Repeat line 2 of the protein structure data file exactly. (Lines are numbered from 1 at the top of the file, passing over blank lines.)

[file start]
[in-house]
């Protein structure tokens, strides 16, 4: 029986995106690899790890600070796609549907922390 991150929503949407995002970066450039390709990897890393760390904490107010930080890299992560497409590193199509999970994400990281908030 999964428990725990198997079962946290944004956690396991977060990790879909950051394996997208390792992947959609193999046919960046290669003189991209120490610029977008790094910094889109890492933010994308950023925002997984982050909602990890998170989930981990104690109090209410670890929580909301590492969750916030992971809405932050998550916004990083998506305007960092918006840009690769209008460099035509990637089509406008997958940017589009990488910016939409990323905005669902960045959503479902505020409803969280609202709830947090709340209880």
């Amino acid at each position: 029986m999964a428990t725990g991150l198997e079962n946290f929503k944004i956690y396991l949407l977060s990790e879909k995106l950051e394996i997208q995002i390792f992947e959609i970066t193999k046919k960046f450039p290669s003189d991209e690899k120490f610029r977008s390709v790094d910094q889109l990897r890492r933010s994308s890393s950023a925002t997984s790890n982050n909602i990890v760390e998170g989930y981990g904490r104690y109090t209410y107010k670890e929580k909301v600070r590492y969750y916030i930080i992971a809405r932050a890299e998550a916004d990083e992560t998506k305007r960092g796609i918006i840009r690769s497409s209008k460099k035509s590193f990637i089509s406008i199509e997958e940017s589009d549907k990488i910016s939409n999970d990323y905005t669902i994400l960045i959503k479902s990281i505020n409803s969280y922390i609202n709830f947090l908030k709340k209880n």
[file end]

């Protein structure tokens, strides 16, 4: 029986995106690899790890600070796609549907922390 991150929503949407995002970066450039390709990897890393760390904490107010930080890299992560497409590193199509999970994400990281908030 999964428990725990198997079962946290944004956690396991977060990790879909950051394996997208390792992947959609193999046919960046290669003189991209120490610029977008790094910094889109890492933010994308950023925002997984982050909602990890998170989930981990104690109090209410670890929580909301590492969750916030992971809405932050998550916004990083998506305007960092918006840009690769209008460099035509990637089509406008997958940017589009990488910016939409990323905005669902960045959503479902505020409803969280609202709830947090709340209880």